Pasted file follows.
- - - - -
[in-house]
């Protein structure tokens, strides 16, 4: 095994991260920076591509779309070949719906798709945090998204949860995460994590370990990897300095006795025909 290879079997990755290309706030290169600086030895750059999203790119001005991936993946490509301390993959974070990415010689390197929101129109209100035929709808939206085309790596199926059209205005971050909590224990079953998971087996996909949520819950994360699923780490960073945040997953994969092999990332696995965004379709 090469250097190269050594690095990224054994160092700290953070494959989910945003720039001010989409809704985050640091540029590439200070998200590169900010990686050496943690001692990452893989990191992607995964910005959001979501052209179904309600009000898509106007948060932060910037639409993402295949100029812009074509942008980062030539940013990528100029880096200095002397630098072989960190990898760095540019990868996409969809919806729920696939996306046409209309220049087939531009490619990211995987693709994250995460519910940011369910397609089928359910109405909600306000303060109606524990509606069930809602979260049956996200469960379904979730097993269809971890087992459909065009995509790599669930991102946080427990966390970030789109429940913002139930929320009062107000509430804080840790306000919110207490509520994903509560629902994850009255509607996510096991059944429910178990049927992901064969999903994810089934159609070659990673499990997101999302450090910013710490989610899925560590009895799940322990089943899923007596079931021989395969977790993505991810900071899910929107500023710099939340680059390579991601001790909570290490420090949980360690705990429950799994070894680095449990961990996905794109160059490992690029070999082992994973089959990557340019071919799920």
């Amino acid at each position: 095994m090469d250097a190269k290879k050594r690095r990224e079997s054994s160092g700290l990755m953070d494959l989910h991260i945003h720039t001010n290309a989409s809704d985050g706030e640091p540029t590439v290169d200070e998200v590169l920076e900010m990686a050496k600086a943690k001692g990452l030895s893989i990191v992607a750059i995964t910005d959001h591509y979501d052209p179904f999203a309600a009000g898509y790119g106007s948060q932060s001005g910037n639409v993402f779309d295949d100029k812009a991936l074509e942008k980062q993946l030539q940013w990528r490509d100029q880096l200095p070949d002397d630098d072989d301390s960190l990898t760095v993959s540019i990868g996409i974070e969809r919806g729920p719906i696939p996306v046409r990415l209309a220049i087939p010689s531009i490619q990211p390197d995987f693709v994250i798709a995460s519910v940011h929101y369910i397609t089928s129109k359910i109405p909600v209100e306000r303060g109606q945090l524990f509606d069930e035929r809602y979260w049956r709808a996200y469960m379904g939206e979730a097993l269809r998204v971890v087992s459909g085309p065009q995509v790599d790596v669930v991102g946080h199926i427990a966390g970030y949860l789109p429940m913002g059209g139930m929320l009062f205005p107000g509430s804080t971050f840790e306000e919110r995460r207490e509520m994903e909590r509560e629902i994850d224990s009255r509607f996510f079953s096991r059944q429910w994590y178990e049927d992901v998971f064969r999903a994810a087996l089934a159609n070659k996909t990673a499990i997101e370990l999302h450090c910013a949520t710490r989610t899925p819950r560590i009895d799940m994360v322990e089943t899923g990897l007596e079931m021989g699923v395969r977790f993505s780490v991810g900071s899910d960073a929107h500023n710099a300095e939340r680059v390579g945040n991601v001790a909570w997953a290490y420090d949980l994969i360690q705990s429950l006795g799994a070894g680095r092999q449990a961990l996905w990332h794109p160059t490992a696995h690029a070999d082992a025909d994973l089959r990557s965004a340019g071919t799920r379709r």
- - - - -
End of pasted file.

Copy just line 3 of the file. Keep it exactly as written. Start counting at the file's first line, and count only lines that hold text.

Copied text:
């Amino acid at each position: 095994m090469d250097a190269k290879k050594r690095r990224e079997s054994s160092g700290l990755m953070d494959l989910h991260i945003h720039t001010n290309a989409s809704d985050g706030e640091p540029t590439v290169d200070e998200v590169l920076e900010m990686a050496k600086a943690k001692g990452l030895s893989i990191v992607a750059i995964t910005d959001h591509y979501d052209p179904f999203a309600a009000g898509y790119g106007s948060q932060s001005g910037n639409v993402f779309d295949d100029k812009a991936l074509e942008k980062q993946l030539q940013w990528r490509d100029q880096l200095p070949d002397d630098d072989d301390s960190l990898t760095v993959s540019i990868g996409i974070e969809r919806g729920p719906i696939p996306v046409r990415l209309a220049i087939p010689s531009i490619q990211p390197d995987f693709v994250i798709a995460s519910v940011h929101y369910i397609t089928s129109k359910i109405p909600v209100e306000r303060g109606q945090l524990f509606d069930e035929r809602y979260w049956r709808a996200y469960m379904g939206e979730a097993l269809r998204v971890v087992s459909g085309p065009q995509v790599d790596v669930v991102g946080h199926i427990a966390g970030y949860l789109p429940m913002g059209g139930m929320l009062f205005p107000g509430s804080t971050f840790e306000e919110r995460r207490e509520m994903e909590r509560e629902i994850d224990s009255r509607f996510f079953s096991r059944q429910w994590y178990e049927d992901v998971f064969r999903a994810a087996l089934a159609n070659k996909t990673a499990i997101e370990l999302h450090c910013a949520t710490r989610t899925p819950r560590i009895d799940m994360v322990e089943t899923g990897l007596e079931m021989g699923v395969r977790f993505s780490v991810g900071s899910d960073a929107h500023n710099a300095e939340r680059v390579g945040n991601v001790a909570w997953a290490y420090d949980l994969i360690q705990s429950l006795g799994a070894g680095r092999q449990a961990l996905w990332h794109p160059t490992a696995h690029a070999d082992a025909d994973l089959r990557s965004a340019g071919t799920r379709r």